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Why are some words added ' at the ending of?( flyin’ swarmin’ an’)
For example: He fell asleep as we was flyin’ over Bristol.”
They started swarmin’ around.
... an’ poor little Harry off ter live with them.
flyin’ swarmin’ an’

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 "But I c-c-can't stand it -- Lily an' James dead -- an' poor little Harry off ter live with Muggles -" 

This is an example of "eye dialect" writing. The author is writing the words as the speaker would say them, phonetically. The missing sounds are replaced by the apostrophe.

Notice the stutter at the initial "c" in "Can't"

Here is a line from George Bernard Shaw's play "Pygmalion"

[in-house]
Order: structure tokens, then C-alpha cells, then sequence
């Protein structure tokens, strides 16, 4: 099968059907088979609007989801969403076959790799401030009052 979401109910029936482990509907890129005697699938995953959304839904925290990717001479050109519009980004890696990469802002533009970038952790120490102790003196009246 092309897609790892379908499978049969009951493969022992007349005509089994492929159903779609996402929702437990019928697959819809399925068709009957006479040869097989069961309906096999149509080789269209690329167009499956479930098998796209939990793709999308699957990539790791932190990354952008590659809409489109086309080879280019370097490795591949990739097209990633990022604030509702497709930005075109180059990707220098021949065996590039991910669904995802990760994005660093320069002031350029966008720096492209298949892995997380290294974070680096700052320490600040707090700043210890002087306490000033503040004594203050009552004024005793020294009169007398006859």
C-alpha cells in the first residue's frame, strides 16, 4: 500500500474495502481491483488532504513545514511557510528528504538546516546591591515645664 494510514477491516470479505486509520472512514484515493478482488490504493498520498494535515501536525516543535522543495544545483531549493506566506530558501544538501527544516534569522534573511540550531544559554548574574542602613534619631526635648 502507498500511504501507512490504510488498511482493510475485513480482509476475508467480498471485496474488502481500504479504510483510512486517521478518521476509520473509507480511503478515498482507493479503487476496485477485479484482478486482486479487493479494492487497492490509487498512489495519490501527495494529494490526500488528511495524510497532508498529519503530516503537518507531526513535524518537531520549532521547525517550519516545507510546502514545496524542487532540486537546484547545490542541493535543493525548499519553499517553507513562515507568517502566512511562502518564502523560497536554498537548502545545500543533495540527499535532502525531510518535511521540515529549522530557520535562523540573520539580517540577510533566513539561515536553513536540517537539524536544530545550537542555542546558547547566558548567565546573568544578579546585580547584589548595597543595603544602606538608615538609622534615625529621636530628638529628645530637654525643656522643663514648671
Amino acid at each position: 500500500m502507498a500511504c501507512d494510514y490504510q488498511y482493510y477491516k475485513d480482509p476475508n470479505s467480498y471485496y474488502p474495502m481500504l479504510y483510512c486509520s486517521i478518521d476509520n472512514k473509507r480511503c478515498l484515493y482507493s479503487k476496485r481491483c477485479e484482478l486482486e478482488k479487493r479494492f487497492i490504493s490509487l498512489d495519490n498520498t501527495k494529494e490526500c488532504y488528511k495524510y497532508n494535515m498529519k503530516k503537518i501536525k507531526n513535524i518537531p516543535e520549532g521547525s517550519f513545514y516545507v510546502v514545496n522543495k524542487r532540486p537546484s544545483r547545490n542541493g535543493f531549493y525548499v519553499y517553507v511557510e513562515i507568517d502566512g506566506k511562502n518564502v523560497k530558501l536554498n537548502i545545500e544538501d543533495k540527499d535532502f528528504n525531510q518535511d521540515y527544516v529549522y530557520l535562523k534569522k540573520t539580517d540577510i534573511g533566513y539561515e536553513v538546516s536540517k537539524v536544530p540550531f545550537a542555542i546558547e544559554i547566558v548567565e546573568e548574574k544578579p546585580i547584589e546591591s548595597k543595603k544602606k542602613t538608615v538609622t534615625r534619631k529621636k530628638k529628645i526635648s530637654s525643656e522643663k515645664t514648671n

"Cheer ap, Keptin; n' haw ya flahr orf a pore gel."

Comments  
linguist777Why are some words added ' at the ending of?

Why do some words have an apostrophe added on at the end?

One of the functions of the apostrophe is to indicate omitted letters. It is used that way in contractions like "don't" (do not) and "you're" (you are). It is used that way in your examples of quoted speech as a way of writing the way a person pronounces a word, sometimes called "eye dialect". People everywhere often drop the "g" sound in "-ing" verbs, and certain dialects tend to say "and" without the final "d" sound.

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